This study investigates how long-term (40 mg/kg b.wt) consumption of aspartame can alter the antioxidant status, stress pathway genes, and apoptotic changes in the liver of Wistar albino rats. Numerous controversial reports are available on the use of aspartame as it releases methanol as one of its metabolites during metabolism. To mimic the human methanol metabolism the methotrexate treated rats were included to study the aspartame effects. The aspartame treated methotrexate (MTX animals showed a marked significant increase in the superoxide dismutase (SOD), catalase (CAT), lipid peroxidation (LPO), and Glutathione peroxidase (GPx) activity in the liver from control and MTX control animals, and showed a significant decrease in reduced glutathione (GSH) and protein thiol in aspartame treated animals. The aspartame treated MTX animals showed a marked significant decrease in the body weight, brain, and liver weight. The aspartame treated MTX animals showed a marked increase in the inducible nitric oxide (iNOS), neuronal nitric oxide (nNOS), c-fos, Heat shock protein (Hsp) 70 Tumour necrosis Factor (TNF)α, caspase 8, c-jun N terminal kinases (JNK) 3 and Nuclear factor kappa B (NFkB) gene expression in the liver from control and MTX control animals. The aspartame treated MTX animals showed a marked increase in the c-fos, Hsp 70, iNOS Caspase 8, and JNK 3 protein expression in the liver from control and MTX control animals indicating the enhancement of stress and apoptosis. The aspartame treated MTX animals showed a streak of marked DNA fragmentation in the liver. On immunohistochemical analysis aspartame treated animals showed brown colored positive hepatocytes indicating the stress specific and apoptotic protein expression. Since aspartame consumption is on the rise among people, it is essential to create awareness regarding the usage of this artificial sweetener. © 2015, Food and Drug Administration, Taiwan. Published by Elsevier Taiwan LLC.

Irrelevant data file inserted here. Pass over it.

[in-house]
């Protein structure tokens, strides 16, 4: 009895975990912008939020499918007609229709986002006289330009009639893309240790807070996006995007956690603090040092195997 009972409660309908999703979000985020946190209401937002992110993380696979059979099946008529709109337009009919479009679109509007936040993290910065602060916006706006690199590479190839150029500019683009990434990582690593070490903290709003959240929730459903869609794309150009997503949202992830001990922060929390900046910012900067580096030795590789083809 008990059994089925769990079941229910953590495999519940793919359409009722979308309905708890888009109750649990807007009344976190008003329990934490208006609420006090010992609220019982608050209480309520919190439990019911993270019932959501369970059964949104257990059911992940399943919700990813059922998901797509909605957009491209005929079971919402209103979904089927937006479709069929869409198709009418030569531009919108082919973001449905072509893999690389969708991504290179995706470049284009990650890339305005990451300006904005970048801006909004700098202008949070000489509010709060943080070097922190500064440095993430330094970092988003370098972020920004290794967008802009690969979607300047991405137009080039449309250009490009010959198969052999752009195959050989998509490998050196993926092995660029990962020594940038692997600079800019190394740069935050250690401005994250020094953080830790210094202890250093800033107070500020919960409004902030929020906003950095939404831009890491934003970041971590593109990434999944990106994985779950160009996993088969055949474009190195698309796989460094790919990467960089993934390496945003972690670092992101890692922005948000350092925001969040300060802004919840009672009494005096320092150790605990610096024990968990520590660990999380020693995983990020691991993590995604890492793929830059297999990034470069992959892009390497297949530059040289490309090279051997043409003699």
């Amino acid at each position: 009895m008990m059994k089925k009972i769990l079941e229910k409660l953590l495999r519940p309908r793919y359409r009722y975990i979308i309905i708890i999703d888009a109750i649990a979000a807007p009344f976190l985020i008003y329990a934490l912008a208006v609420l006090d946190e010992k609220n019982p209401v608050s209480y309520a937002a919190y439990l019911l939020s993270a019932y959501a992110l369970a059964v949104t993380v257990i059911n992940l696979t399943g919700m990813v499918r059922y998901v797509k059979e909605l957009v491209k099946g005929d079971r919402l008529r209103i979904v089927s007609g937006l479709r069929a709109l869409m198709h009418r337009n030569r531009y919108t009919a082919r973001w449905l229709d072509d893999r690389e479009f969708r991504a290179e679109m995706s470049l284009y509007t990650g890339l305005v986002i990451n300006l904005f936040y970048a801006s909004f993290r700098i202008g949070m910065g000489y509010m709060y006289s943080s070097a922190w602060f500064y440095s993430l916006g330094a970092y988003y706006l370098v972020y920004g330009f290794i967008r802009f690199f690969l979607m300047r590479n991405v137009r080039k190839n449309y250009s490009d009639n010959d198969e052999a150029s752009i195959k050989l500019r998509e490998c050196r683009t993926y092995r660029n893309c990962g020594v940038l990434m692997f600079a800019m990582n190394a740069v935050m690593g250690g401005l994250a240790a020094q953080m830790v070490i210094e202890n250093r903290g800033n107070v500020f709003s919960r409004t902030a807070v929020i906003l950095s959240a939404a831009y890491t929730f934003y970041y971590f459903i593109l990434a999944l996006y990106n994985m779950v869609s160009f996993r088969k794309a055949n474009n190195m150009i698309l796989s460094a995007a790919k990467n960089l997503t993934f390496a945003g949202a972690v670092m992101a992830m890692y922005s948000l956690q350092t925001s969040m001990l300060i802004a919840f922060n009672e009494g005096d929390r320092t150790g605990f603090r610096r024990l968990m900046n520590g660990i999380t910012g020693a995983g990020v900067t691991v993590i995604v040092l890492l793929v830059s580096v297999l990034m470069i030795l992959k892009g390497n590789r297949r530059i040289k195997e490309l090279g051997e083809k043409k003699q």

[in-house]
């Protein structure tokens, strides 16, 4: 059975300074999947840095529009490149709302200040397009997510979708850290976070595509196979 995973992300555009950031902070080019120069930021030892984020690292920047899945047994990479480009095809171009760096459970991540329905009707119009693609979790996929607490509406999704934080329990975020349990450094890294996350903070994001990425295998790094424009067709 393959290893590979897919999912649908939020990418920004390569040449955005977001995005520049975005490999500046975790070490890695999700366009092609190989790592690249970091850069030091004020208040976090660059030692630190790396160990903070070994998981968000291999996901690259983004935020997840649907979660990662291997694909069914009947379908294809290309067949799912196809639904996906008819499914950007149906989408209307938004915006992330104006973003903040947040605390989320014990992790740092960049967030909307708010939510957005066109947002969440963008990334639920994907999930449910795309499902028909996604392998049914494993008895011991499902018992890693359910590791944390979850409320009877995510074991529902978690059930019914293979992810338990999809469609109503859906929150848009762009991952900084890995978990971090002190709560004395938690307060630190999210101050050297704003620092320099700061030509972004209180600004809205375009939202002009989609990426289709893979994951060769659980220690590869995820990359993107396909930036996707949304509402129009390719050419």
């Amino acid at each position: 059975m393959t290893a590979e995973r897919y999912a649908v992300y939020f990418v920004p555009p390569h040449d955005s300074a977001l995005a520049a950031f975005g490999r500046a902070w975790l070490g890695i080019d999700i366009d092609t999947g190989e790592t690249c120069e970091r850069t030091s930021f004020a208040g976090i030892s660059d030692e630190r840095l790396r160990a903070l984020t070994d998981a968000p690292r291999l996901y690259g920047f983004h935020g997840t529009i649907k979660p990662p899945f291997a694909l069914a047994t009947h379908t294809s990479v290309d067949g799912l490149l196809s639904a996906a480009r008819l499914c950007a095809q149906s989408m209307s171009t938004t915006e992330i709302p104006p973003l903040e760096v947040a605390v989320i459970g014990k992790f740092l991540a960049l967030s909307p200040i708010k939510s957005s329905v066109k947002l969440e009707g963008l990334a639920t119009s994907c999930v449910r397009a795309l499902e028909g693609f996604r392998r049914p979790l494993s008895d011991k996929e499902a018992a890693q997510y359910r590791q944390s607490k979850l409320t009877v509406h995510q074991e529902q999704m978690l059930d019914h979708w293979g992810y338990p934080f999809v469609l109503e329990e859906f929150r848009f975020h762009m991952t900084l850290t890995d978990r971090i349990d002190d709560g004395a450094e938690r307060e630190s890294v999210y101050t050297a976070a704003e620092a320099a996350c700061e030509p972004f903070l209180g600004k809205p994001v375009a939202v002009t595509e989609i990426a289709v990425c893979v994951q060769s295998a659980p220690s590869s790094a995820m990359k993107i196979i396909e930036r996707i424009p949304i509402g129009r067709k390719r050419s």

Ashok, I. and Sheeladevi, R.
"Oxidant stress evoked damage in rat hepatocyte leading to triggered nitric oxide synthase (NOS) levels on long term consumption of aspartame,"
Journal of Food and Drug Analysis: Vol. 23
, Article 25.
Available at: https://doi.org/10.1016/j.jfda.2014.07.011
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